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Lecture 5

NUTR 244 Lecture 5: 09/08/16 lecture 5 and 6 hunger v. appetite, enzymes/hormones, food and satiety, digestive tract (digestion, absorption, transport, elimination), muscles, digestive disorders

9 Pages
50 Views
Fall 2016

Department
Nutrition
Course Code
NUTR 244
Professor
Susanne Anderson- Riedel
Lecture
5

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09/06/16 and 09/08/16
Chapter 3 The Human Body: we are what we eat
Hunger does not = Appetite
Hunger – physiological sensation, non-specific
Appetite – psychological desire to eat specific foods, cravings, aroused by environmental
cues
Why do we want to eat? Our hypothalamus.
Hypothalamus – triggers feelings of hunger or satiation, nerve cells in stomach and small
intestine
Hormones - chemical messengers, secreted by endocrine glands to help regulate body functions
Fast acting hormones
oPancreatic hormones
oInsulin (decreases blood glucose)
oGlucagon (increases blood glucose)
Stomach hormone
oGhrelin (increases hunger)
Small intestine
oCholecystokinin CCK (decreases hunger)
Slow acting hormones
Fat cells
oLeptin (decreases hunger)
More fat, more leptin
Obese are leptin resistant
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09/06/16 and 09/08/16
Food and Satiety
Proteins, highest satiety value
Fats > carbohydrates
Fiber and water
oDistend stomach
oPromote sense of satiety
Solid foods are more filling than semisolid foods or liquids
Why do we eat?
Social and cultural cues
oSpecial occasions, time of day, emotions, being with others
Sensory data
oSight, smell, taste, texture, sound
Learned factors
oFamily, community, religion, culture, new exposures
3 weeks to learn to like a food
Digestive Tract
Regions of the gastrointestinal tract
oUpper GI
Mouth, esophagus, stomach
oLower GI
Small intestine
Large intestine
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09/06/16 and 09/08/16
o*Support systems
Liver, gallbladder, pancreas
What happens to the food we eat? **
Digestion (4 phases)
oMechanical and chemical break down of food
Absorption (4 types)
oUptake of nutrients through the intestinal wall
Transport
oVia the blood and lymph systems to the organs and cells of the body
Elimination
oExcretion of undigested portions of food and waste products
1) Digestion
Cephalic
oMental preparation for digestion
oHunger + appetite = digestive juices + salivation + GI motion
Oral
oMouth and esophagus
oRole of the mouth
Mechanical – chewing: tongue, teeth
Chemical – saliva: enzymes, lubrication, antibiotic and lysosome action,
bicarbonate; salivary amylase - starch digestion
Gastric
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Description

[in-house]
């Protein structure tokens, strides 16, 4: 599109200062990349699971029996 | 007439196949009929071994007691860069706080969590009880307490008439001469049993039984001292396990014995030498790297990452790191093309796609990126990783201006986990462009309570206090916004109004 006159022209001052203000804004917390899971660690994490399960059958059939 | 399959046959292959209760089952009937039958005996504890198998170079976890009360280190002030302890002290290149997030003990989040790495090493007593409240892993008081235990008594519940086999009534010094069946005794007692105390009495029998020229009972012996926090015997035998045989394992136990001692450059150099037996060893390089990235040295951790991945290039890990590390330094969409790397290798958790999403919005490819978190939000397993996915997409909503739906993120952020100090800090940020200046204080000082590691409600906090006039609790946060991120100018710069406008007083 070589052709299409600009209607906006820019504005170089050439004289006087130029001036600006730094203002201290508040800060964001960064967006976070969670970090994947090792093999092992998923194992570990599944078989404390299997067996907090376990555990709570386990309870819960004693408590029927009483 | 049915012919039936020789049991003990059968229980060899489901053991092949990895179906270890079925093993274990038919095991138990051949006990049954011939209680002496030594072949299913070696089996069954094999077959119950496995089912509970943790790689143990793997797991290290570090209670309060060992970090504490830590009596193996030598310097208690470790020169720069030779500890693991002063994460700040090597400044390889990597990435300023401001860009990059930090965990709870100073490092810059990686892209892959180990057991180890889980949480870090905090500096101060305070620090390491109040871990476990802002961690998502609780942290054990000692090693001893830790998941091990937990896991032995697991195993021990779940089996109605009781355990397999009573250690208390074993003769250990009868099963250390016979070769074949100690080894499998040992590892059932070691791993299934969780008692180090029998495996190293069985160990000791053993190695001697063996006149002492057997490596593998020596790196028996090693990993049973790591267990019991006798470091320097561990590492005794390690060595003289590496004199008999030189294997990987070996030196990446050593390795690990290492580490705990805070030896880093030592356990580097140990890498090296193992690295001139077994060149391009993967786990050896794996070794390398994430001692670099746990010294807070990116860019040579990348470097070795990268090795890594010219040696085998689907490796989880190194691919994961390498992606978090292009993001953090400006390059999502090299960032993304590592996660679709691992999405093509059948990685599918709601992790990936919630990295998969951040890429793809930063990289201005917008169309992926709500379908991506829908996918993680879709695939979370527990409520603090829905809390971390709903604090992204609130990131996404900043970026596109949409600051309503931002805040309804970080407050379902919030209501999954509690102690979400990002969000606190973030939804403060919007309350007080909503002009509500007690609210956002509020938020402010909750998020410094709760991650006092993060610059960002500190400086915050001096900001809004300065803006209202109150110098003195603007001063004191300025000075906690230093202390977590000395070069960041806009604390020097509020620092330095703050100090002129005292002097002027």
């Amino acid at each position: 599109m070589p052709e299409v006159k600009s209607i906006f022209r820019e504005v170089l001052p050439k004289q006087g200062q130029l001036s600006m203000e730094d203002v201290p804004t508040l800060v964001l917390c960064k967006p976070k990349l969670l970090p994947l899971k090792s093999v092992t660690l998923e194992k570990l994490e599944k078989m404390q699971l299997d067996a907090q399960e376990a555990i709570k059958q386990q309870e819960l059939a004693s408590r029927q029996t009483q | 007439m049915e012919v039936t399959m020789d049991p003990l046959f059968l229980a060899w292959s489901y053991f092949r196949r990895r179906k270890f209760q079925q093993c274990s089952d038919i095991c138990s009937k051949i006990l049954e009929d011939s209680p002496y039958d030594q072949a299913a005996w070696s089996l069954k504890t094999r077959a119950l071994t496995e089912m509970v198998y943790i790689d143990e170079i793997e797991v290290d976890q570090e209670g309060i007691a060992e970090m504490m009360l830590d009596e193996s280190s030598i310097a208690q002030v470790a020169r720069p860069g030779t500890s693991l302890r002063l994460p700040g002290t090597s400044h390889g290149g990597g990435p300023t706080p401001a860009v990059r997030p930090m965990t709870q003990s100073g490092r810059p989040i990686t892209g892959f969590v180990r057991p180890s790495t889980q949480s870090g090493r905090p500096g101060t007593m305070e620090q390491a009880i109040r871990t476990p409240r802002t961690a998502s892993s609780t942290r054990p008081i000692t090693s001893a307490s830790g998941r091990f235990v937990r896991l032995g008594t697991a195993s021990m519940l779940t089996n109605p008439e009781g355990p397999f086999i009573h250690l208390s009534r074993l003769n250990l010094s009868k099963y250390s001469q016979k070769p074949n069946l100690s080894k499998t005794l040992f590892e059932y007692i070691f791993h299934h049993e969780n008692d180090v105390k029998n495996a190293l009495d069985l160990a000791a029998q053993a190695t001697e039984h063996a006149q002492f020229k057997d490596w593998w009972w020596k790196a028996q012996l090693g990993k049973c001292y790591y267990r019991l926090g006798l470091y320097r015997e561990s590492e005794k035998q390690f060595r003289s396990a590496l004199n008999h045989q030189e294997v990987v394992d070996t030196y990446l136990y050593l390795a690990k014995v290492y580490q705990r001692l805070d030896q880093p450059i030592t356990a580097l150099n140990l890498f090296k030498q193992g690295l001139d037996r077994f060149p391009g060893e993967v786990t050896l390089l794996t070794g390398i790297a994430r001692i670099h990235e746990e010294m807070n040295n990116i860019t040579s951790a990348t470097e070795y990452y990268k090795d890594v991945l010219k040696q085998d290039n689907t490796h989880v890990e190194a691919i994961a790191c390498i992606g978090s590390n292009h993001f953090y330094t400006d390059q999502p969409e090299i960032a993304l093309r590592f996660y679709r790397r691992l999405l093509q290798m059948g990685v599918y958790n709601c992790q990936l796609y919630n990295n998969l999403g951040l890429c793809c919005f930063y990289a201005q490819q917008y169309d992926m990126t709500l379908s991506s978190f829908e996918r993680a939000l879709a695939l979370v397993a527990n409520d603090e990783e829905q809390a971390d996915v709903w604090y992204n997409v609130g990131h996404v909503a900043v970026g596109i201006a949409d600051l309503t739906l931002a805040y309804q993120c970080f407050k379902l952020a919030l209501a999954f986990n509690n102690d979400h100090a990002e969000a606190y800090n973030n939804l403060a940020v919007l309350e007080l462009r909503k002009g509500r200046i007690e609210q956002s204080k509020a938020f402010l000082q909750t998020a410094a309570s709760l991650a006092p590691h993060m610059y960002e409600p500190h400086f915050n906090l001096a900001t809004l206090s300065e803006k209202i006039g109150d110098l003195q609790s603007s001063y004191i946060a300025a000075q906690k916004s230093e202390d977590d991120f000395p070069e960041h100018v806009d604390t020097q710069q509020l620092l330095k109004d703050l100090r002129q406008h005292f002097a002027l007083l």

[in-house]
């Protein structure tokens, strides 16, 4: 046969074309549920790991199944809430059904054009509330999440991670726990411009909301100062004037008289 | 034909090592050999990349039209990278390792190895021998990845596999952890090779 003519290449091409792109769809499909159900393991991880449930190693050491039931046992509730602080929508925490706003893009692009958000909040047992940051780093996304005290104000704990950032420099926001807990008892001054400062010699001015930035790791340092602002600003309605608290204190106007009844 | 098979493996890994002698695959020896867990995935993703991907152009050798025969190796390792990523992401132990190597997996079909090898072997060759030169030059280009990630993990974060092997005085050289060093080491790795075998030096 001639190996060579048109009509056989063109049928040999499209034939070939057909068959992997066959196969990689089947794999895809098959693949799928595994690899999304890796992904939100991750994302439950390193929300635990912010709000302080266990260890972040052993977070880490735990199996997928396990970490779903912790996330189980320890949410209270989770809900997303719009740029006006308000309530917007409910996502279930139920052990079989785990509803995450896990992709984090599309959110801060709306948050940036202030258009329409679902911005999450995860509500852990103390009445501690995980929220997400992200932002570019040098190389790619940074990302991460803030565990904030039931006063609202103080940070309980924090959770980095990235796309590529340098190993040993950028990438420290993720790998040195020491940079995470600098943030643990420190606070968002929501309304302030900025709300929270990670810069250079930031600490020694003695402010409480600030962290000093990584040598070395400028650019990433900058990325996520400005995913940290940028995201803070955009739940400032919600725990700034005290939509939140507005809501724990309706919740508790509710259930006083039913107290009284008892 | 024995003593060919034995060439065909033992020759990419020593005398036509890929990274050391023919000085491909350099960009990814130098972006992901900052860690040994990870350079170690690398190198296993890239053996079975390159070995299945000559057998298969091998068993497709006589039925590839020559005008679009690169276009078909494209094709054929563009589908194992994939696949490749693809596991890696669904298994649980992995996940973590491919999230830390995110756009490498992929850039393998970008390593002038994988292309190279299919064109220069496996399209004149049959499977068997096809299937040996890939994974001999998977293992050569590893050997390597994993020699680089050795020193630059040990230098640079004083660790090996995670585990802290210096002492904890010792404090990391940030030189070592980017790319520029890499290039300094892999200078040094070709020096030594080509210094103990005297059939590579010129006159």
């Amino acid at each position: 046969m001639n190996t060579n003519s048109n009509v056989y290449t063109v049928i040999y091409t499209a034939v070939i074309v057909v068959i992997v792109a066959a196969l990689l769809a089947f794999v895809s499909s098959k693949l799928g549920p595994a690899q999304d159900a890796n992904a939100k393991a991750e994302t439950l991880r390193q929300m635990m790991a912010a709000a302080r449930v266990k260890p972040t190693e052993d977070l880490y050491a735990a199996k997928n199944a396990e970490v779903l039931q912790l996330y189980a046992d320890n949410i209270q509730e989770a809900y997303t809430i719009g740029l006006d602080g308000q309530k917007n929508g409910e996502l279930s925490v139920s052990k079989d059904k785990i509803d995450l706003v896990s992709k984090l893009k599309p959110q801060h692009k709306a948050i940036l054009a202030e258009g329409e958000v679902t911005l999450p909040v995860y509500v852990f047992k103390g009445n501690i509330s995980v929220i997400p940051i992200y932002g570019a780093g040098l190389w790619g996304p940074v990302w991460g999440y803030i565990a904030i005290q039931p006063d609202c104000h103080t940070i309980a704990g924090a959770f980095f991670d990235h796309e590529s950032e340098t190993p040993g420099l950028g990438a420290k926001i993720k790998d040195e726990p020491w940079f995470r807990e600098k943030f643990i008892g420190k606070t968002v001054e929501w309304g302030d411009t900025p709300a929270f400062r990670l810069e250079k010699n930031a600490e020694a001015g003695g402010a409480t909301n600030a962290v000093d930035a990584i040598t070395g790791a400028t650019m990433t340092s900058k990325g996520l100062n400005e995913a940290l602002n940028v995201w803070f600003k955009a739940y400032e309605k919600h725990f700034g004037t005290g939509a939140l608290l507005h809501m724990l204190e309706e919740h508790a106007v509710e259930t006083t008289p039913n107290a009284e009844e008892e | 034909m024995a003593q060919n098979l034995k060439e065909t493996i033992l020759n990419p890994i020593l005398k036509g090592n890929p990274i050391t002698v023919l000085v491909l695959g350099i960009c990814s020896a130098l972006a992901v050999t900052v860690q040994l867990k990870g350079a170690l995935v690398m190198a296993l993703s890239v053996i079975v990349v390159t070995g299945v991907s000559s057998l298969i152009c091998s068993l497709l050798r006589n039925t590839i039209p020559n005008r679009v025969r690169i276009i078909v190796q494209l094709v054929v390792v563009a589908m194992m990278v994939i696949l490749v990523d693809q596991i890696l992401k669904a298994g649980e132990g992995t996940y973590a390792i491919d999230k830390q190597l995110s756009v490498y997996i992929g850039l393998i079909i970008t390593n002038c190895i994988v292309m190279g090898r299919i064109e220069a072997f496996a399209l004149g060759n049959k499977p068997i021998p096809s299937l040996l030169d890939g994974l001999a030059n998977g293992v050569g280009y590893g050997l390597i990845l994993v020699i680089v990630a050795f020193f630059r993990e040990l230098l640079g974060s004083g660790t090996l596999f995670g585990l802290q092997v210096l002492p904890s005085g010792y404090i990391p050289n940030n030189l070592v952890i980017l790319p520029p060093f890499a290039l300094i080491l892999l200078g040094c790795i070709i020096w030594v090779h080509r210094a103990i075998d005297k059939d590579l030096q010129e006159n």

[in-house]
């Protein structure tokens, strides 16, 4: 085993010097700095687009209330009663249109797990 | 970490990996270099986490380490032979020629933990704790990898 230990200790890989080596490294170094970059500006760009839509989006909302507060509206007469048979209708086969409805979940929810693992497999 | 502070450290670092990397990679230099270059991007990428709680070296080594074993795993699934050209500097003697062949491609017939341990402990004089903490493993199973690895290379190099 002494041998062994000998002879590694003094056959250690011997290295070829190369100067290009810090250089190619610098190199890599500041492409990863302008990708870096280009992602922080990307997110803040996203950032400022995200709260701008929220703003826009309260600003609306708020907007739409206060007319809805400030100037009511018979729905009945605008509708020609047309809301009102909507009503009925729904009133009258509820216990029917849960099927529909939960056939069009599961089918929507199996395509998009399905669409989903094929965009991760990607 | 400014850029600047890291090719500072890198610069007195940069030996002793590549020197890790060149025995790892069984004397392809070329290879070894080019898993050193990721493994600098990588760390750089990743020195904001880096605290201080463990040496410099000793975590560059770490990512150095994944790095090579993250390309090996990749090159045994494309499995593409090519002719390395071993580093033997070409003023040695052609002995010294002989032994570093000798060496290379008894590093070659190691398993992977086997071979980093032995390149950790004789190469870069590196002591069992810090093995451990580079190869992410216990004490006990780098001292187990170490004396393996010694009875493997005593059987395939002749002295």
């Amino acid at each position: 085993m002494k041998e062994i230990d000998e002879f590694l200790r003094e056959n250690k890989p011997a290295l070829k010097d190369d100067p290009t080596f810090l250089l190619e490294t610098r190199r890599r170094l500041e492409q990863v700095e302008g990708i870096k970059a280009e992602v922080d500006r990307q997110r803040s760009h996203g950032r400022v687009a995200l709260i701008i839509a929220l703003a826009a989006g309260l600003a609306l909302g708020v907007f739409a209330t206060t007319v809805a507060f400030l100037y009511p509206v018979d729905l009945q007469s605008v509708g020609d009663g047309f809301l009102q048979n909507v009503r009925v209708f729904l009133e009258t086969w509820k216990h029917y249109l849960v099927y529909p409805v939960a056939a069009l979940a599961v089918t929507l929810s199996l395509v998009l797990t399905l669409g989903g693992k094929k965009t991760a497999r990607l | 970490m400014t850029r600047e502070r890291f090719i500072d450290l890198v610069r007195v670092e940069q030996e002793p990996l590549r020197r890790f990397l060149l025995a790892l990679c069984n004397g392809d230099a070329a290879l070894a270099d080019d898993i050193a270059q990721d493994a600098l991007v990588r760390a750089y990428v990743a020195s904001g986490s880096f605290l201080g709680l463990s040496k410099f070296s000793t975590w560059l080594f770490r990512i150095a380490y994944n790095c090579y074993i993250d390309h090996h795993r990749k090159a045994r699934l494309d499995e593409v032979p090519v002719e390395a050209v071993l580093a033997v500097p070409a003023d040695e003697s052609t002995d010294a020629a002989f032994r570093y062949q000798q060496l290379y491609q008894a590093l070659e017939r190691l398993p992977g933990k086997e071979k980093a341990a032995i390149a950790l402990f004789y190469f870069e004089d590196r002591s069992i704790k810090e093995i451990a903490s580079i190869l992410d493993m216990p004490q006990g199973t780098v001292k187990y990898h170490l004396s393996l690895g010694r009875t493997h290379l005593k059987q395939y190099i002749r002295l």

09/06/16 and 09/08/16 Chapter 3 The Human Body: we are what we eat Hunger does not = Appetite  Hunger – physiological sensation, non-specific  Appetite – psychological desire to eat specific foods, cravings, aroused by environmental cues Why do we want to eat? Our hypothalamus.  Hypothalamus – triggers feelings of hunger or satiation, nerve cells in stomach and small intestine Hormones - chemical messengers, secreted by endocrine glands to help regulate body functions  Fast acting hormones o Pancreatic hormones o Insulin (decreases blood glucose) o Glucagon (increases blood glucose)  Stomach hormone o Ghrelin (increases hunger)  Small intestine o Cholecystokinin CCK (decreases hunger)  Slow acting hormones  Fat cells o Leptin (decreases hunger)  More fat, more leptin  Obese are leptin resistant 09/06/16 and 09/08/16 Food and Satiety  Proteins, highest satiety value  Fats > carbohydrates  Fiber and water o Distend stomach o Promote sense of satiety  Solid foods are more filling than semisolid foods or liquids Why do we eat?  Social and cultural cues o Special occasions, time of day, emotions, being with others  Sensory data o Sight, smell, taste, texture, sound  Learned factors o Family, community, religion, culture, new exposures  3 weeks to learn to like a food Digestive Tract  Regions of the gastrointestinal tract o Upper GI  Mouth, esophagus, stomach o Lower GI  Small intestine  Large intestine 09/06/16 and 09/08/16 o *Support systems  Liver, gallbladder, pancreas What happens to the food we eat? **  Digestion (4 phases) o Mechanical and chemical break down of food  Absorption (4 types) o Uptake of nutrients through the intestinal wall  Transport o Via the blood and lymph systems to the organs and cells of the body  Elimination o Excretion of undigested portions of food and waste products 1) Digestion  Cephalic o Mental preparation for digestion o Hunger + appetite = digestive juices + salivation + GI motion  Oral o Mouth and esophagus o Role of the mouth  Mechanical – chewing: tongue, teeth  Chemical – saliva: enzymes, lubrication, antibiotic and lysosome action, bicarbonate; salivary amylase - starch digestion  Gastric 09/06/16 and 09/08/16 o Role: mix, digest, and store o Mechanical mixing o Gastrin – stimulates the release of gastric juice  Parietal cells – hydrochloric acid, intrinsic factor (to absorb B12)  Chief cells – pepsin, gastric lipase o Mechanical + chemical digestion = chyme o Stomach is made of protein, stomach lining has bicarbonate to neutralize stomach acid (some water, some drugs, and alcohol absorbed in stomach)  Intestinal o Small: most absorption occurs o *Pancreas: digestive enzymes, hormones (insulin, glucagon), and bicarbonate o *Gallbladder: stores bile, CCK signals the gallbladder to release bile, bile emulsifies the lipids o *Liver: 500 functions… bile synthesis, manages products of digestion (via portal vein), nutrient storage, synthesizes chemicals for metabolism, stores vitamins, manufactures blood proteins (CANNOT LIVE WITHOUT IT) o Large: intestinal bacteria digest any remaining food particles, water and chemicals absorbed into the blood stream ( mostly vitamin K and biotin) Enzymes and hormones  Enzymes o Aid digestion through hydrolysis o Chemical reaction that breaks down substances by addition of water 09/06/16 and 09/08/16 o Are specific to carbohydrate, protein, fat Table 3.1  Hormones o More than 80 for GI function Table 3.2 2) Absorption o Mucosal membrane – lining GI tract, lots of folds o Villi – folds that allow absorption o Enterocytes – absorptive cells in the villi o Capillaries and